NEWS
Turkey: Media freedom in crisis
23 Mar 2016
BY INDEX ON CENSORSHIP

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The increasingly autocratic government of Recep Tayyip Erdogan, president of Turkey, has clamped down on press freedom and opposing political viewpoints. Index on Censorship has condemned the ongoing attack on freedom of expression and, through its project Mapping Media Freedom, monitored the growing threats to the media. Below is a roundup of our recent reporting on media violations in Turkey.

Below is a roundup of our recent reporting on the ongoing media freedom crisis in Turkey.

Writers and artists condemn seizure of Zaman news group
Index joined with writers, journalists and artists around the world to condemn the seizure of Turkish independent media group, Zaman. Read the full letter

Letter: EU must not ignore collapse of media freedom in Turkey
Press freedom and media organisations wrote to Donald Tusk, president of the European Council ahead of the meeting between EU leaders and Ahmet Davutoğlu, prime minister of Turkey, to express their concern over the collapse of media freedom in Turkey. Read the full letter

Petition: End Turkey’s crackdown on press freedom
Join Index on Censorship, writers, journalists and artists from around the world to condemn the shocking seizure of Turkish independent media group, Zaman. Sign the petition

Turkish court orders seizure of Zaman news group
The seizure of Turkey’s biggest opposition newspaper is the latest move against press freedom in the country. Since the election of Turkey’s president Recep Tayyip Erdoğan in 2014, the increasingly autocratic politician has waged an ongoing war with voices critical of his government. Read the full article

Kaya Genç: On “coup plots”, journalism trials and Turkey’s need for a proper dissensus
The modern crisis in Turkey’s journalistic freedoms began in 2008. Index on Censorship magazine’s Kaya Genc revisits the “coup cases” that ended up turning Turkish journalism into a field of feuds and hostilities. Read the full article

Zaman: The murder of a newspaper
On Friday night, security forces stormed Zaman, the widest-circulating Turkish newspaper. Though many Turkish news outlets studiously avoided covering the raids, the screens of international news channels were full of images of Turkish police using tear gas and water cannon against protestors trying to protect their paper. Particularly striking were the injuries to young women wearing Islamic headgear, the very segment of the community, which the ruling Justice and Development Party (AKP) once vowed to defend. Read the full article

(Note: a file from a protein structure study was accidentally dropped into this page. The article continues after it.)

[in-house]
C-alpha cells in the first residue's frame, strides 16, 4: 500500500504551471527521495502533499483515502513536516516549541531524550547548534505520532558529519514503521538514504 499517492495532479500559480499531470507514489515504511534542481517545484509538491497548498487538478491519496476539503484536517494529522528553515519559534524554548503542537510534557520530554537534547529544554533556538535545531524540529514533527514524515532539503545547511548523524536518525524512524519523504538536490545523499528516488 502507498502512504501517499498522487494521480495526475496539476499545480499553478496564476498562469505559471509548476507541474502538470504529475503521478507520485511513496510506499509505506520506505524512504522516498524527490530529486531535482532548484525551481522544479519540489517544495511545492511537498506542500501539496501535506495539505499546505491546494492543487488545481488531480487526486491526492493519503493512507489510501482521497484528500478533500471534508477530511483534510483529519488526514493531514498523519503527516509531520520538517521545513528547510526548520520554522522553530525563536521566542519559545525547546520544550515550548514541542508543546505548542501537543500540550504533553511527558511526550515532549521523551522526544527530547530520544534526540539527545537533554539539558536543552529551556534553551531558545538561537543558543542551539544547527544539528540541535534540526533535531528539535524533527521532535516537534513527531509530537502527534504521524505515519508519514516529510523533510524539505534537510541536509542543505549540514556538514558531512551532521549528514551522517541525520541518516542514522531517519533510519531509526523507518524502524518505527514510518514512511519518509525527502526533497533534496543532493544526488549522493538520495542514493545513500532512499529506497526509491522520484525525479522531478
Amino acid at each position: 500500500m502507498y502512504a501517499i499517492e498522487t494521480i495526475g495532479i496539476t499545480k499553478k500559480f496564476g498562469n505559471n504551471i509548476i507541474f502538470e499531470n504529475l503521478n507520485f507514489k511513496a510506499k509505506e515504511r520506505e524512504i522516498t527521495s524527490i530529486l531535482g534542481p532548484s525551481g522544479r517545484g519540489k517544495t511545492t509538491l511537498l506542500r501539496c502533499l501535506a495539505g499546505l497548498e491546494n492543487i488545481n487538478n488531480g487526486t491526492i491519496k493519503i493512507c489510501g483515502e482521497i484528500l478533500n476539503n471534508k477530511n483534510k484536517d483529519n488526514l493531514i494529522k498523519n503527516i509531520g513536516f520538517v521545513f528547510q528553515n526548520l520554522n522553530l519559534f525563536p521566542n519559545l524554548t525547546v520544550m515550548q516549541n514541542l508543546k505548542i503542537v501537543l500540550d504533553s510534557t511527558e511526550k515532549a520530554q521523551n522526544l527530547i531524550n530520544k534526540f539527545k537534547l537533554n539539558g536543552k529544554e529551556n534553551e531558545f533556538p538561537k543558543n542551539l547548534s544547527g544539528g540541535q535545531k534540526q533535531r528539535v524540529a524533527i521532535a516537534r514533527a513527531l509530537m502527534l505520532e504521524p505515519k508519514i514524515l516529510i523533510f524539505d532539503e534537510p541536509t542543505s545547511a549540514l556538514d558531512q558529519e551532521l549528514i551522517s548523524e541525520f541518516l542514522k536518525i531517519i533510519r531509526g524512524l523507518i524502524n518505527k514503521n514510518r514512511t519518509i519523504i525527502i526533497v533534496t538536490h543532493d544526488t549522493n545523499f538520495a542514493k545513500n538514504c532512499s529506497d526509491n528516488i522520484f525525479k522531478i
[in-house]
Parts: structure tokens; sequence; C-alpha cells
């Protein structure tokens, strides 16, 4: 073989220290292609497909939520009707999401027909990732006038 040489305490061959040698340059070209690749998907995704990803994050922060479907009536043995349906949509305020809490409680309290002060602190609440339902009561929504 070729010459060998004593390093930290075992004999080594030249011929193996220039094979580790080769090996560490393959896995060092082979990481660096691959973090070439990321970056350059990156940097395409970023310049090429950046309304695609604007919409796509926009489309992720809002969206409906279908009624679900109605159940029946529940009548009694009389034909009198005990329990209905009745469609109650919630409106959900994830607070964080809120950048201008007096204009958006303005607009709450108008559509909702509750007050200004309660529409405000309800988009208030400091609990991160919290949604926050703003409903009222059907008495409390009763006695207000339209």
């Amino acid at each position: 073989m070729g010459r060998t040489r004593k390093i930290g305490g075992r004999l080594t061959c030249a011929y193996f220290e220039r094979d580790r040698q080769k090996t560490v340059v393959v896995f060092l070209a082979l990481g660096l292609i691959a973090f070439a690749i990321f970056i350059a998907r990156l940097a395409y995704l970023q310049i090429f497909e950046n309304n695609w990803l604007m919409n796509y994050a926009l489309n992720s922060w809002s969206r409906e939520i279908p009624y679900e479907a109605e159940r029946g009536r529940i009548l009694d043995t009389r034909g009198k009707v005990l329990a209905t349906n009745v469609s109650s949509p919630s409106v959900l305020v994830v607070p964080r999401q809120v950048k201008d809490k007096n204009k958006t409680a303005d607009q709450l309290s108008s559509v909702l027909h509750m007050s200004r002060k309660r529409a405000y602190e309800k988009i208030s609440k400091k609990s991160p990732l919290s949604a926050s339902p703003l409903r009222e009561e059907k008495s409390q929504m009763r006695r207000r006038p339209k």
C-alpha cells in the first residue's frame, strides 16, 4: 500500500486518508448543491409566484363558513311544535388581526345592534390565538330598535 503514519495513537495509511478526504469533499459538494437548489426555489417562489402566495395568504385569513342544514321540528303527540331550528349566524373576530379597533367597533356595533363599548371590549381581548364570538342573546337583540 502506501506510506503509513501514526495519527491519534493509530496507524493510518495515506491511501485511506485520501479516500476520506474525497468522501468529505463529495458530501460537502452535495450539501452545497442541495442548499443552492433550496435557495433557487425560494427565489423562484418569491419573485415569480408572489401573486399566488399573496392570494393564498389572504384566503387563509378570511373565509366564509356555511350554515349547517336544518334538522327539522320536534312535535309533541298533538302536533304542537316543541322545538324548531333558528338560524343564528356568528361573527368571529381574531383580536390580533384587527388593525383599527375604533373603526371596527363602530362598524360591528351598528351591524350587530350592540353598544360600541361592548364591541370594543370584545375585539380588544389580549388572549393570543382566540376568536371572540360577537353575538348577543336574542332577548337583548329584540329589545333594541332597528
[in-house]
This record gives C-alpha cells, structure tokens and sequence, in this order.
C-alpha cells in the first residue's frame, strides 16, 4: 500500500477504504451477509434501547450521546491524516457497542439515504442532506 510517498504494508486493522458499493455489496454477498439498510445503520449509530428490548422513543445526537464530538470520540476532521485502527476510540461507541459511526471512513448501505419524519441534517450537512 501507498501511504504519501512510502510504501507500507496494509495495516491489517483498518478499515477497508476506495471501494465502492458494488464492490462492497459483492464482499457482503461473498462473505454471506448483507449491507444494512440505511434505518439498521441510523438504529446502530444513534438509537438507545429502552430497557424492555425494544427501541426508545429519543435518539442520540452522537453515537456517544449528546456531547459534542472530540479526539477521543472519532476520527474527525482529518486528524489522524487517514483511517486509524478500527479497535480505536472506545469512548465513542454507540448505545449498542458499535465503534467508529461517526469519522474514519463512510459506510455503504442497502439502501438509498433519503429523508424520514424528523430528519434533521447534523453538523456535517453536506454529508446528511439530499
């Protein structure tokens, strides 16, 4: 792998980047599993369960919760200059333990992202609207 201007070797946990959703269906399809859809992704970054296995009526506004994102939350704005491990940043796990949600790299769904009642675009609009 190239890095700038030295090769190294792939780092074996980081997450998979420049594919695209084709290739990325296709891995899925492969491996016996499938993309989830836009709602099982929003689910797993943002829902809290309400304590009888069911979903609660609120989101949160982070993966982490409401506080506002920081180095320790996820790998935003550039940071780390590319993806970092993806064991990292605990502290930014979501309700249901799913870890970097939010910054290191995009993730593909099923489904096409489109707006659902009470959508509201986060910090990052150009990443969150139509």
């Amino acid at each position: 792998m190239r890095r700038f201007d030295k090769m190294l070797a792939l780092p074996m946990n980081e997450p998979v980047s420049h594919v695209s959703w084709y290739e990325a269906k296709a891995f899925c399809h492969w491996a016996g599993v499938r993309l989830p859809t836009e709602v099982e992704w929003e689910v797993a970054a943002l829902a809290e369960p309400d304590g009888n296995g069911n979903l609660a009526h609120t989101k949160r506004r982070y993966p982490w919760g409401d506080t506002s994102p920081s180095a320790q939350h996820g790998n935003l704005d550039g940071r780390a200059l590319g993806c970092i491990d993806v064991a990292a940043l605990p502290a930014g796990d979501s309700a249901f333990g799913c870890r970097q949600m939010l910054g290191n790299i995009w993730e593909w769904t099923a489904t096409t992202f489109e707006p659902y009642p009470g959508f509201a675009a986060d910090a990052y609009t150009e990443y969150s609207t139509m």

Turkey: A long line of press freedom violations
Turkey’s government and courts have demonstrated their unwillingness to adhere to basic values on press freedom and media pluralism. From judicial harassment and seizing media companies to silencing Kurdish and critical media, Turkey’s government has been used by President Recep Tayyip Erdogan to silence critical voices in the country. Read the full article

Turkey: War on journalists rages on
The ongoing deterioration in Turkey’s press freedom has been well documented by Index on Censorship’s Mapping Media Freedom project since its launch in 2014. Read the full article

tzZaman’s censored writers
The following columns were submitted to and rejected by the new management of the seized Zaman and Today’s Zaman.

Yavuz Baydar: Bid farewell to journalism, and lose Turkey
Following the presidential attacks on Turkey’s top judicial body, the Constitutional Court, stemming from its pro-freedom ruling over the case of Can Dündar and Erdem Gül of Cumhuriyet, and the unplugging two opposition channels from Türksat satellite, the dramatic seizure of Zaman and this newspaper, Today’s Zaman, both highly influential in their own ways, is one of the final nails in the coffin of journalism in Turkey. Read the full column

Nicole Pope: A lack of free media allows Turkish authorities to control the narrative
How do you write a column for a newspaper that still exists nominally but has been taken over by trustees appointed by an “independent” court? Such are the dilemmas in a country where democratic standards are slipping rapidly. No journalism school or manual of ethical journalism prepares one for such a situation. Read the full column

İhsan Yılmaz: No more genuine elections in Turkey
Just before I wrote my last piece for Today’s Zaman, there were rumors that the Zaman daily, written in Turkish, and Today’s Zaman, would be seized by the government. Read the full column

Suat Kınıklıoğlu: Europa Europa
Turks who are putting up a brave fight confronting the authoritarianism in this country every day are simply aghast at the show put on in Brussels. Turkey’s democrats have been thoroughly exposed to the crude pragmatism of the EU. Read the full column

Yaşar Yakış: Turkey’s bargain with the EU
An important step has been taken in Turkey’s painful negotiations with the EU. Turkey submitted to the Turkey-EU summit, held in Brussels on 7 March, several proposals. Read the full column

Doğu Ergil: Turkey, the humanitarian crisis and erratic responses
The numerical figures of the reality of Syrian refugees in Turkey are as follows: 2.2 million of the 4.3 million displaced Syrians who have been registered as persons of concern by the Office of the United Nations High Commissioner for Refugees (UNHCR) currently reside in Turkey. There is an estimated 400,000 who have settled in various parts of Turkey relying on their own financial resources. The total number of Syrian refugees in Turkey is higher than the entire population of six of the EU’s 28 member states. Read the full column

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